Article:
Sustainability is now interpreted as the reuse of existing structures, as well as something being technically and materially green. I believe that the sustainability movement is uncomfortable with a narrow definition, since a designer can choose a sustainable material like bamboo, but if a lot of fuel is used to ship it to the location then its status as “green” becomes debatable. One problem in a book like this is that really ascertaining a building’s environmental bona fides requires an in-depth analysis. When you are looking at interiors, sometimes you are looking at the whole structure, but often you are just looking at the interior shell. And I don’t trust these kind of narrow-bandwidth evaluations, such as assessing the credibility of a hemp carpet versus a wool carpet, because you’re not looking at the energy expended completely, or at how much water was consumed. You’re not looking at the materials cost to build it, or whether it has been designed to be un-built.
Did you read any interior design criticism while researching the book?
An important launching point for me was Mario Praz’s An Illustrated History of Interior Decoration (1964), which is not highly theorized but highly idiosyncratic and personal. He talks about the difference between intimate spaces and architectural spaces. It was part of my education to understand literally how the interior evolved—how things like bureaus evolved out of traveling suitcases. Other seminal books included: Joseph Rykwert’s The Villa: From Ancient to Modern; Joe Holtzman’s invaluable Every Room Tells a Story: Tales From the Pages of Nest Magazine; Peter Thornton’s Authentic Decor: The Domestic Interior 1620–1920; Tony Vildler’s The Architectural Uncanny; and Rebecca Spang’s The Invention of the Restaurant.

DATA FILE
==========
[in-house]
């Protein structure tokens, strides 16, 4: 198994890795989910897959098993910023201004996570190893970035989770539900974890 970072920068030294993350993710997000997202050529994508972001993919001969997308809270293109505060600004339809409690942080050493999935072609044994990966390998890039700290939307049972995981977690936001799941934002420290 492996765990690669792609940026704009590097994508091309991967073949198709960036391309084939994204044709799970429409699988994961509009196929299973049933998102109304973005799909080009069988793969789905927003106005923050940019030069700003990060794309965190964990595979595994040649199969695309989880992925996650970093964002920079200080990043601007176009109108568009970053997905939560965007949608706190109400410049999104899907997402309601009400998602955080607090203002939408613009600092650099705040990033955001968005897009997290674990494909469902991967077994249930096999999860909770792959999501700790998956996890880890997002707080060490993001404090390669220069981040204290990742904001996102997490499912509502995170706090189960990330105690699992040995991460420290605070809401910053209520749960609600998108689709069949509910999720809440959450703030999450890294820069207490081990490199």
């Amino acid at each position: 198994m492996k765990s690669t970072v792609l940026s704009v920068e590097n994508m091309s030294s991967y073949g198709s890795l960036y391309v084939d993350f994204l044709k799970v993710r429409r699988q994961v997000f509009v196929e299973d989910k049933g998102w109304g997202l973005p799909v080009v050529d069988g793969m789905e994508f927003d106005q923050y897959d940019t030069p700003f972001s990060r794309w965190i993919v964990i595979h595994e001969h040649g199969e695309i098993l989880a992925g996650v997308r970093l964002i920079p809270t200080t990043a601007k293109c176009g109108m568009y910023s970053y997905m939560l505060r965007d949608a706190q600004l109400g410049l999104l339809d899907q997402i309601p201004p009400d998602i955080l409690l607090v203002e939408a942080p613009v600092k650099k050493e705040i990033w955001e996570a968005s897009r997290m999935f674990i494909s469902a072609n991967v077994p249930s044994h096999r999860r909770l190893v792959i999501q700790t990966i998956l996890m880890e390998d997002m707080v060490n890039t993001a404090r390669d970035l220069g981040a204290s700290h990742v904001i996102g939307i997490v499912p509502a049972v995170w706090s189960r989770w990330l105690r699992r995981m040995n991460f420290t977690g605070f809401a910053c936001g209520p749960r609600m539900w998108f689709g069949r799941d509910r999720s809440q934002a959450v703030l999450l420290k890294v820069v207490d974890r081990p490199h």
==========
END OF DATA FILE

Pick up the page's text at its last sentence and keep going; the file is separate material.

Where did you find good criticism on interior design?
One book that I didn’t include in my bibliography but that I’d highly recommend is Mark Taylor and Julieanna Preston’s Intimus, an anthology of writings about interior design. Other than that, it’s pretty slim.
You looked at so many interiors to assemble this book.
Which ones really blew you away?